By Patrick Marley of the Journal Sentinel
Madison — A federal judge threw out a lawsuit Wednesday challenging Wisconsin's tight restrictions on collective bargaining for public employees.
The decision by U.S. District Judge William Conley is the latest loss for unions and victory for Gov. Scott Walker, who proposed and approved the measure soon after he took office in 2011.
The law stipulates that government employee unions can negotiate over wages but nothing else, and that any pay increases can be no higher than the rate of inflation. The law also dictates that unions cannot be recognized by the state unless 51% of all potential members — not just those voting — support the union in annual elections.
Two unions representing local employees throughout Dane County sued in July 2011 in federal court in Madison contending the law violates their rights to freedom of association and equal protection under the law.
But Conley ruled that the law does not infringe on employees' rights.
"This difference is likely of no comfort to plaintiffs, but the First Amendment does not require an affirmative response from governmental entities; it simply requires the absence of a negative restriction," Conley wrote. "Under Act 10, general employees remain free to associate and represent employees and their unions remain free to speak; municipal employers are simply not allowed to listen."
Bruce Ehlke, the attorney for the unions, said he saw an inconsistency in Conley's logic because he believed barring employers from listening to unions in fact is a "negative restriction." He said the unions are considering appealing.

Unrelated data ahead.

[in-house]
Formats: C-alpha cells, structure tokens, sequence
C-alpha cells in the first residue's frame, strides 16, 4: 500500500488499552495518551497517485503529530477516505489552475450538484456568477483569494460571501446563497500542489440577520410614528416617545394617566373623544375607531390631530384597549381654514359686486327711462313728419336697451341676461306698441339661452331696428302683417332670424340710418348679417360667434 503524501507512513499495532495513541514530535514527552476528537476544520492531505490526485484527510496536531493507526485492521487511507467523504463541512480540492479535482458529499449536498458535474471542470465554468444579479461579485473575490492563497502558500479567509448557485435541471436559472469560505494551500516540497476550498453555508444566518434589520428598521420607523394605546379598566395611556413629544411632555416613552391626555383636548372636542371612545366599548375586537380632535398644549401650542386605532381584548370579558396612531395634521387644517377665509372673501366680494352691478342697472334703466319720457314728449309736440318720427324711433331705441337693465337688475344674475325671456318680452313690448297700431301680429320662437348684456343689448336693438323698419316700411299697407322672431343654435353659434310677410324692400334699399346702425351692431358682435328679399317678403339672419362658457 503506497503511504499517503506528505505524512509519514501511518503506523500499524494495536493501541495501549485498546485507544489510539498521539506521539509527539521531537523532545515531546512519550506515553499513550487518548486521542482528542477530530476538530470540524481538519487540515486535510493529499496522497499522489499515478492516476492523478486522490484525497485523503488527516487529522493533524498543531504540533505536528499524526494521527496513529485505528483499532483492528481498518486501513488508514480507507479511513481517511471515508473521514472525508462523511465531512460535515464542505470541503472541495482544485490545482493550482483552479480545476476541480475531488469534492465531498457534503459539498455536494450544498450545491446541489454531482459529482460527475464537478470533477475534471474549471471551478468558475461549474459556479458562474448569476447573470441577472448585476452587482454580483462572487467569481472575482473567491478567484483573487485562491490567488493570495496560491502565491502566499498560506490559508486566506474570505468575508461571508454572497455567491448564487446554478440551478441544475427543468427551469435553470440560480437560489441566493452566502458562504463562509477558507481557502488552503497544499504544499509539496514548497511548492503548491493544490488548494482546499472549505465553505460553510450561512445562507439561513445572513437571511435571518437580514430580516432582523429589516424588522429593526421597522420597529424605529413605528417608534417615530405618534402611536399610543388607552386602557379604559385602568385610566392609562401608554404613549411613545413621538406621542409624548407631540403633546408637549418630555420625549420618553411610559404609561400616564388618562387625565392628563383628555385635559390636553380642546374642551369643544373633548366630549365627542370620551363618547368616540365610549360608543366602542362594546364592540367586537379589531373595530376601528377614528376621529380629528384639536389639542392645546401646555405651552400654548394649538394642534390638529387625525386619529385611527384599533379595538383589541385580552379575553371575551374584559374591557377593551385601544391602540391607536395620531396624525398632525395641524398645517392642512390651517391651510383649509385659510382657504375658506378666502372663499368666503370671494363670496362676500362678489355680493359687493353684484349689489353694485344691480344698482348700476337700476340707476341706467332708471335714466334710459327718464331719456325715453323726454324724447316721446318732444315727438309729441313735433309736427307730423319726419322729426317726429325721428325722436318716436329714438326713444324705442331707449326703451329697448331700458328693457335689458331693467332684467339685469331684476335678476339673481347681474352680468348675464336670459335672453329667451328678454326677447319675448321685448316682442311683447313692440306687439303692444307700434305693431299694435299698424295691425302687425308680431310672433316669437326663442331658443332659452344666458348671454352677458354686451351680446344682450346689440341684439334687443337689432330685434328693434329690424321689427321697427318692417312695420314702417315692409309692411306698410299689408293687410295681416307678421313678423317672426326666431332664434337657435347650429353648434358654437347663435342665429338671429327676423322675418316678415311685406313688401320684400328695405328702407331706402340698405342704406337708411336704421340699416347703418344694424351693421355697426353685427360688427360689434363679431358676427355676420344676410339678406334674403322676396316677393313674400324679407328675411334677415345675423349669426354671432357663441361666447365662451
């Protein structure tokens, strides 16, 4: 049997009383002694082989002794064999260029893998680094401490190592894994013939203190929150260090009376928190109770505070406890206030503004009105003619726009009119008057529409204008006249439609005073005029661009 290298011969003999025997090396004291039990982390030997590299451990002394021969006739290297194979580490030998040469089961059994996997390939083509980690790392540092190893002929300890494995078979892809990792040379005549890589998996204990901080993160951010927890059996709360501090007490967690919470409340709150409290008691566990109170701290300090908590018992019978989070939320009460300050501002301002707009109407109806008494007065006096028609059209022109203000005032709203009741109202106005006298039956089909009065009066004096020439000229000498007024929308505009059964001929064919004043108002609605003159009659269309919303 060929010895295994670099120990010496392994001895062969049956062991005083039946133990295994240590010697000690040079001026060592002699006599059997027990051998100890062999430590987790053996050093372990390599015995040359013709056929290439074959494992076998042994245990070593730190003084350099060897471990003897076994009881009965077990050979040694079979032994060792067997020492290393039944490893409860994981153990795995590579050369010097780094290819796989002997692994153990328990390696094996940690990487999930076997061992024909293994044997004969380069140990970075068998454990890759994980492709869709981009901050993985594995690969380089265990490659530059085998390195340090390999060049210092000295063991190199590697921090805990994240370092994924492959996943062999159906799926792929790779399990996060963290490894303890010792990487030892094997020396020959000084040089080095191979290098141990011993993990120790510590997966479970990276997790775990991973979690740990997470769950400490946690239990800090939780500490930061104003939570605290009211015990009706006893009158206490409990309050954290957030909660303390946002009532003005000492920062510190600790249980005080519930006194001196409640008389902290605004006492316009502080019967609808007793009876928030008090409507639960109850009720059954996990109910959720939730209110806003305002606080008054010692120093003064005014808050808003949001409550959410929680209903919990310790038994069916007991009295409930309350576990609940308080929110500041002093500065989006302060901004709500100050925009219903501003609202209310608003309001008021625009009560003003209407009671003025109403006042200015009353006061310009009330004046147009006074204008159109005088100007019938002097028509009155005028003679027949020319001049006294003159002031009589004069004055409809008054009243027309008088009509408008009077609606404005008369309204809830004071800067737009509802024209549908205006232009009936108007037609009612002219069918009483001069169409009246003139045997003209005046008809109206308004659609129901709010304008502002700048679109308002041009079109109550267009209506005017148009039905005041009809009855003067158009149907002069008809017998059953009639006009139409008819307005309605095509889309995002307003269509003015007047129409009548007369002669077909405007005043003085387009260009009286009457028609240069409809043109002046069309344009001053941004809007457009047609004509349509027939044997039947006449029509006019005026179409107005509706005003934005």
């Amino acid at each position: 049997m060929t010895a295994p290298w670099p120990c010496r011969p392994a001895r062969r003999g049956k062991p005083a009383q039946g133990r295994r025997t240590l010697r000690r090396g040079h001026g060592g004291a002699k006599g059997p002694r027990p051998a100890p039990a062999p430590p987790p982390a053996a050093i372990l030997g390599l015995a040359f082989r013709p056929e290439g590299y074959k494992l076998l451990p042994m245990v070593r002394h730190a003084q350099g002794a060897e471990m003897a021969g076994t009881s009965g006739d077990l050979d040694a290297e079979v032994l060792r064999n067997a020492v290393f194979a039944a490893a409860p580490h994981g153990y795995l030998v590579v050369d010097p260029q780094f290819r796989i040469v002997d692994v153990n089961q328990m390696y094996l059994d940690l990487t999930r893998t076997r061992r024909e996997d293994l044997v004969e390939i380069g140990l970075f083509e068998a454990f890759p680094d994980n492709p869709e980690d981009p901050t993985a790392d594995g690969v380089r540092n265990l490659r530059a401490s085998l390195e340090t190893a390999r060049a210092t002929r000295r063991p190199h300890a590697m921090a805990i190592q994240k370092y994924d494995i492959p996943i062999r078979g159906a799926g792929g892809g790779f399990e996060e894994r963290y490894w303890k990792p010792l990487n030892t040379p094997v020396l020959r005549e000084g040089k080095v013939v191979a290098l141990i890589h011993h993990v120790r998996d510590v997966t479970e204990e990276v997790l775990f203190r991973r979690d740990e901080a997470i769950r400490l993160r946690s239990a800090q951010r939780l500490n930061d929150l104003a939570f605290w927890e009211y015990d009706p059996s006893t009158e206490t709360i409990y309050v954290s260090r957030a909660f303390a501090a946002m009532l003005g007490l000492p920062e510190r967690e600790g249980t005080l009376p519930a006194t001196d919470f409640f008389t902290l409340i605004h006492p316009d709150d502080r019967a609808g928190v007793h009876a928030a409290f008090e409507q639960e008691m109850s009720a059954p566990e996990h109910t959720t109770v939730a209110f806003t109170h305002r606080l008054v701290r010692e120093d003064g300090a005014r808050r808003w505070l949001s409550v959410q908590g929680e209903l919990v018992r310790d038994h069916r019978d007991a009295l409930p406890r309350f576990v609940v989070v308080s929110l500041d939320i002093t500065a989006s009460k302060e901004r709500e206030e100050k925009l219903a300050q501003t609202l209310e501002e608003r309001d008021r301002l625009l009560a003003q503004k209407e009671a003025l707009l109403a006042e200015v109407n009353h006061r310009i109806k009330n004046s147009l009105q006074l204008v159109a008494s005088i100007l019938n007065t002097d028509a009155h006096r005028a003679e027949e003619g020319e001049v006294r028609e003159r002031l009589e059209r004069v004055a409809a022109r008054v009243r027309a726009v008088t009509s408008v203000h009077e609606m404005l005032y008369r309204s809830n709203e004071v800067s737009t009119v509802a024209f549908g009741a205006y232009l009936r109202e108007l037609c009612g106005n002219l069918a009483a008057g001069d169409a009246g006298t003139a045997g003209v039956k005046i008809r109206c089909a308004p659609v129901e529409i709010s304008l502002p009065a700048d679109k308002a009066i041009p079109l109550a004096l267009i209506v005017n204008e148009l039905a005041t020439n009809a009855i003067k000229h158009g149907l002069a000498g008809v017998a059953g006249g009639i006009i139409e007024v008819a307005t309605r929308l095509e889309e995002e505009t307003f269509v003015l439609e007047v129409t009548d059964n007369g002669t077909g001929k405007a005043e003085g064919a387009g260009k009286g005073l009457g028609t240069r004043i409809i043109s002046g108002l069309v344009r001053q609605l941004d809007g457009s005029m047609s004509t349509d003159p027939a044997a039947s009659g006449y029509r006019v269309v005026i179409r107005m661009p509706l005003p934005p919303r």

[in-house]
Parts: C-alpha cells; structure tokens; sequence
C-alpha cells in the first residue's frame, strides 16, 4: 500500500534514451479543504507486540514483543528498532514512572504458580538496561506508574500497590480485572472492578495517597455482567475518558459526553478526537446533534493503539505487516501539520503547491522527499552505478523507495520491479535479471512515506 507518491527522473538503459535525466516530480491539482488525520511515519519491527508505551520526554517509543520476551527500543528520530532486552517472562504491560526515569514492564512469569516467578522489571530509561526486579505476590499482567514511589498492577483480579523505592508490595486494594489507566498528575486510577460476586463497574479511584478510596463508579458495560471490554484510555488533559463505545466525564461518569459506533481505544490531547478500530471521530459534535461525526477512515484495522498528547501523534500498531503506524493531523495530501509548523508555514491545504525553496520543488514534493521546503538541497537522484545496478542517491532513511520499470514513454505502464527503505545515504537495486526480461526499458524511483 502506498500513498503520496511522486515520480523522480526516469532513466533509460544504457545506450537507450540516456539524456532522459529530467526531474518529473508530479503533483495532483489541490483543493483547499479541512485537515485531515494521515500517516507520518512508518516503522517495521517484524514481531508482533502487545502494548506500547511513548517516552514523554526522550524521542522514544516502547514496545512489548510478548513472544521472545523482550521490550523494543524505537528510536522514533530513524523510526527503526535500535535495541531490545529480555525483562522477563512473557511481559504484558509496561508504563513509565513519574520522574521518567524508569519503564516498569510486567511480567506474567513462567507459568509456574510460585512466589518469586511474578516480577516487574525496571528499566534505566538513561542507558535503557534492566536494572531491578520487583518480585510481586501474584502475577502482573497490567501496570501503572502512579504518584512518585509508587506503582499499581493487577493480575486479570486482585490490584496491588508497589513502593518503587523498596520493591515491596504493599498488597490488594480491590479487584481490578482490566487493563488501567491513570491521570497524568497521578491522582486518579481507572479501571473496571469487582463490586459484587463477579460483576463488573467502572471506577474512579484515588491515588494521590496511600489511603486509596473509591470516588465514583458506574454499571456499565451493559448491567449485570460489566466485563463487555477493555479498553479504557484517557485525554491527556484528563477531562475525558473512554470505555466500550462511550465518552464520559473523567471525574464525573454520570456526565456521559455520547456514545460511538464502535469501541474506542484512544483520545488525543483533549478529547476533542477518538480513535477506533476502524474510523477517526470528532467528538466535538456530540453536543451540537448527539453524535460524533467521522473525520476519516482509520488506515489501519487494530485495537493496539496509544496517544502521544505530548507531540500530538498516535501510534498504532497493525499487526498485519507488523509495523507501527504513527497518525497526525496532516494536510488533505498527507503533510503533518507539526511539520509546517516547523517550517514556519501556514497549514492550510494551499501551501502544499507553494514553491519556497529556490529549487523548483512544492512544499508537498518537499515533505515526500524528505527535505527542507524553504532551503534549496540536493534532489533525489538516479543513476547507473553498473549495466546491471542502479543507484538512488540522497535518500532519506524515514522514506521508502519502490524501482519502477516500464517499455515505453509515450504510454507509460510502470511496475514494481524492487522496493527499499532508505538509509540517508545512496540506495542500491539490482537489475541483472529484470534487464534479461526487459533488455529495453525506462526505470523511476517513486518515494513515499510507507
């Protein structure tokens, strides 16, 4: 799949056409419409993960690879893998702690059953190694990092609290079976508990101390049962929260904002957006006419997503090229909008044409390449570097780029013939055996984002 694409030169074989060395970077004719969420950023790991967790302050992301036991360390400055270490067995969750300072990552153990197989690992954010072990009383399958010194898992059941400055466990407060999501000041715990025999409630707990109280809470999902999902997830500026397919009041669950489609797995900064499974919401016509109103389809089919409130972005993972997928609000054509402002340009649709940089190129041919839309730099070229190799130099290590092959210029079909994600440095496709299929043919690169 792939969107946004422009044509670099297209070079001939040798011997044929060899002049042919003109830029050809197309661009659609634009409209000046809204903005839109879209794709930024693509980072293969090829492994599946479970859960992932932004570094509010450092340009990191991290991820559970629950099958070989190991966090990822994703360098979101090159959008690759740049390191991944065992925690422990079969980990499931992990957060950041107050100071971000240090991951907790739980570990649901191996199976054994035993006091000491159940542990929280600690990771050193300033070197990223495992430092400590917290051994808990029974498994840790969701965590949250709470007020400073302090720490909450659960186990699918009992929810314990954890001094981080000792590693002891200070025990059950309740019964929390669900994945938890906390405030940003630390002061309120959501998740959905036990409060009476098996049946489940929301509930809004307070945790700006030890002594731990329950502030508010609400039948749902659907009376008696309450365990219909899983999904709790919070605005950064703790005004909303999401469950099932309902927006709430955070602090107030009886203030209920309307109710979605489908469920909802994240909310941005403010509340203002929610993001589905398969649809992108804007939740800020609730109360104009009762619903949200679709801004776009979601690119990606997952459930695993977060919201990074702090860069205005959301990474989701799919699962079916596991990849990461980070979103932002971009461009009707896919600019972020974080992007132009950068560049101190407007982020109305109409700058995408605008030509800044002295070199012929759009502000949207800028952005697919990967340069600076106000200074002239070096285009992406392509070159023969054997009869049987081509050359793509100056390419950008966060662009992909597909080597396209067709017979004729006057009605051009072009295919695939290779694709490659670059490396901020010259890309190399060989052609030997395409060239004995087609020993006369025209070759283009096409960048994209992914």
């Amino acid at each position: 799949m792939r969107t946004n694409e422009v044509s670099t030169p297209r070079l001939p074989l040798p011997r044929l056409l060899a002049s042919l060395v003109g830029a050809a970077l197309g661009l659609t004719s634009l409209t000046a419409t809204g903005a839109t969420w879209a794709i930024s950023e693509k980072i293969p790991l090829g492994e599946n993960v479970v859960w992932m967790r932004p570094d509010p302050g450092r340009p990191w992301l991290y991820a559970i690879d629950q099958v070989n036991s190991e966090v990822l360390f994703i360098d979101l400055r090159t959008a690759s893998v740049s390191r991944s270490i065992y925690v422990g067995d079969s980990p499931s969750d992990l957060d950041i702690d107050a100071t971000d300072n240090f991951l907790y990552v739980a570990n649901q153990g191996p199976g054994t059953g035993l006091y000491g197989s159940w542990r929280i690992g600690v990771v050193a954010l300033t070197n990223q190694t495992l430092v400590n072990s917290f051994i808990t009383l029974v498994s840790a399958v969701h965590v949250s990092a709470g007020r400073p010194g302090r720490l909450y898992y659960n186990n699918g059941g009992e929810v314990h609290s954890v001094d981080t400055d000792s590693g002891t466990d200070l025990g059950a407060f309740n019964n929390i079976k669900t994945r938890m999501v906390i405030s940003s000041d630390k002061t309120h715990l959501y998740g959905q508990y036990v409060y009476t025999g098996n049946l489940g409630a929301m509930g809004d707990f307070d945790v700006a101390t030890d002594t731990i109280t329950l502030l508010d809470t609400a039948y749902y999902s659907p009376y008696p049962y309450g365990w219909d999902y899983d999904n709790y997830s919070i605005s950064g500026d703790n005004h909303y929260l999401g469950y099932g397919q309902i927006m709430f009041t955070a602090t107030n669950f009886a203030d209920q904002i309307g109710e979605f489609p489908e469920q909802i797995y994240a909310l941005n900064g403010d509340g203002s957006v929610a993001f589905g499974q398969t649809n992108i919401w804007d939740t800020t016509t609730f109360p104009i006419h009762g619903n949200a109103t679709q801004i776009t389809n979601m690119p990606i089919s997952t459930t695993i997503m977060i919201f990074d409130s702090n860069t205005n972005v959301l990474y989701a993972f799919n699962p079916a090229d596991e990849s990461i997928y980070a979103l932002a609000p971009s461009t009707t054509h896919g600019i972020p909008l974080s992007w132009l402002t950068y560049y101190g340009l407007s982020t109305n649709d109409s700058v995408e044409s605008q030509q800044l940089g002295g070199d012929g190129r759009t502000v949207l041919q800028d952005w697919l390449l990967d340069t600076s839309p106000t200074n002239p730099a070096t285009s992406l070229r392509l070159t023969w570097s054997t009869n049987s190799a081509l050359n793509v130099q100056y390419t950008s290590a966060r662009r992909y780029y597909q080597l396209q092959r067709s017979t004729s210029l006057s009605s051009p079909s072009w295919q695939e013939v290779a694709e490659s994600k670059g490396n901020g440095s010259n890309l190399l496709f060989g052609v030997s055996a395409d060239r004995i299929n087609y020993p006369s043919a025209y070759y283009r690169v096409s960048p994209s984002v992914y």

In their lawsuit, the unions noted that under Act 10 they could ask for no more than inflationary raises, while individual employees could ask for increases of any size, and argued such differential treatment is unconstitutional. But Conley found such differential treatment was acceptable.
In a similar case last year, Conley struck down parts of Act 10, but the U.S. 7th Circuit Court of Appeals reversed his decision in January and upheld Act 10 in its entirety.
Act 10 remains partially on hold for some unions because of a ruling in a separate case by a Dane County judge. That will be heard by the state Supreme Court.
The legal proceedings are one of the ongoing legacies of Act 10, which in early 2011 prompted massive protests and the departure of Senate Democrats from the state in an unsuccessful attempt to block the measure.
The law was immediately blocked by a judge because of the way legislators passed it, only to be revived three months later by the state Supreme Court. Numerous other legal challenges followed, and those could continue for months or years.
Republicans praised Wednesday's decision while unions decried it.
"Act 10 is a constitutional law enacted by the people's representatives and upheld in every case where we've had a final decision. This victory reaffirms our position," Walker spokesman Tom Evenson said in a statement.
"Judge Conley decided this case in our favor, and the claims in this case are very similar to those the Supreme Court will hear next month. This is a significant victory for Wisconsin taxpayers."
Phil Neuenfeldt, president of the Wisconsin State AFL-CIO, issued a statement saying he was disappointed in the decision.
"In America, workers have the right to join a union and with one stroke of his pen Governor Walker decimated that right," the statement said. "Act 10 always has and always will infringe upon a worker's right to collective bargaining and democracy in the workplace."